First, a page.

Old     (surfdad)      Join Date: Sep 2004       03-24-2007, 7:46 AM Reply   
Not to start that argument back up again, but way back in the day...NO ONE was talking about the RISKS of CO poisioning - I hate to admit it, but years and years ago we did it once or twice, also. I know better now, and I think every one does, but PART of the reason is the awareness that is brought about by such tragedy. I agree with you Mike, folks need to take responsibility for their own actions.

The thing that I keep forgetting is that CO poisioning doesn't just affect folks in the water - as Ed and Richard point out, there is a risk of CO poisioning in the boat. I wonder if anyone is lulled into thinking that it's just folks in the water?
Old     (teamnash)      Join Date: Mar 2007       03-24-2007, 10:18 AM Reply   
I agree with Jeff that folks in the back of the boat can also be in danger.

I will be buying a CO detector for the boat. Ideally it would have a meter. I would like to move it around the back of the boat and platform to understand what are the CO concentrations in different areas under different conditions.

Tragedies like Anthony's happen due to lack of awareness.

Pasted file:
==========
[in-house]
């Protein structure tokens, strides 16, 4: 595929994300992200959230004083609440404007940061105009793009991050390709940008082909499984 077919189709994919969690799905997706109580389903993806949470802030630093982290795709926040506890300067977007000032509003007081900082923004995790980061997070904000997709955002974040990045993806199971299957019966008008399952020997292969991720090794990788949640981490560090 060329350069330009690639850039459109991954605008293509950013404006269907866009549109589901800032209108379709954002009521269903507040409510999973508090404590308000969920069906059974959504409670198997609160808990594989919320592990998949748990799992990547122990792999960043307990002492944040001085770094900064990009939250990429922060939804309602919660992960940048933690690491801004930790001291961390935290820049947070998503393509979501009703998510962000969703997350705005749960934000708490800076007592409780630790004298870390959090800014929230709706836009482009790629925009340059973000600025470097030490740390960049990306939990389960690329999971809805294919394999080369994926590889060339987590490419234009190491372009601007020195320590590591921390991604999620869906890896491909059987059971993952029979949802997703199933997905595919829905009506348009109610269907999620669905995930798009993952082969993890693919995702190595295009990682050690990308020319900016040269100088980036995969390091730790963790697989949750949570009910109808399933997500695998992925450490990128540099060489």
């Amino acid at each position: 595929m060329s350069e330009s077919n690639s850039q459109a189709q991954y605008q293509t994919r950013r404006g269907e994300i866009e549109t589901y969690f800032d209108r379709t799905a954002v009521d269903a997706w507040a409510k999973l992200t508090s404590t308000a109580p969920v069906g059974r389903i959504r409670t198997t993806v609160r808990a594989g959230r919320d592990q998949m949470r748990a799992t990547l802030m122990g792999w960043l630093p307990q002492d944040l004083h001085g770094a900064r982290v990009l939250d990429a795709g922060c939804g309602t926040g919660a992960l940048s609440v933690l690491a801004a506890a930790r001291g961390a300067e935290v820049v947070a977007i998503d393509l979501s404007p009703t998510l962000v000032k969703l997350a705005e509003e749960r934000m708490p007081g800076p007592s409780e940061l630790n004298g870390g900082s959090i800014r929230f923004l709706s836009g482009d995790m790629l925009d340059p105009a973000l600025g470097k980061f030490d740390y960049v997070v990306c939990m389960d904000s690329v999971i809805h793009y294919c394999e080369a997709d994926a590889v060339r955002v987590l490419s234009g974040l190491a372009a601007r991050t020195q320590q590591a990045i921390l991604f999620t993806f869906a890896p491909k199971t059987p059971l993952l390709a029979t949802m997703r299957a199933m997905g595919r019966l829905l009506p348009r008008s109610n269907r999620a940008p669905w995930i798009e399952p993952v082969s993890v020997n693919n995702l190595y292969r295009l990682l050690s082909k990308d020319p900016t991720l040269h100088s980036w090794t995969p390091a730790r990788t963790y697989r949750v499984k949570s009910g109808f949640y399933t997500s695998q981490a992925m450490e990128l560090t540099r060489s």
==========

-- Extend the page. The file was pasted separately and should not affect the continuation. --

I was not aware of how dangerous until reading the above information.

We did buy a boat this year with the Indmar catalytic converter system. Now I am glad I spent the extra $1500 since I hesitated when making the decision.
Old     (surfdad)      Join Date: Sep 2004       03-25-2007, 6:20 AM Reply   
Richard, if you don't mind me asking, what caused you to make the decision to spend the extra $1.5K on the CC? That's a sizeable amount.
Old     (bigshow)      Join Date: Feb 2005       03-25-2007, 7:58 AM Reply   
Dose anyone know what the Side Swipe option runs?

Compare the cost of CO mitigation options:
EXT CaT......$1,500
Side Swipe...$TBD
Old     (nickypoo)      Join Date: Jan 2007       03-26-2007, 8:35 AM Reply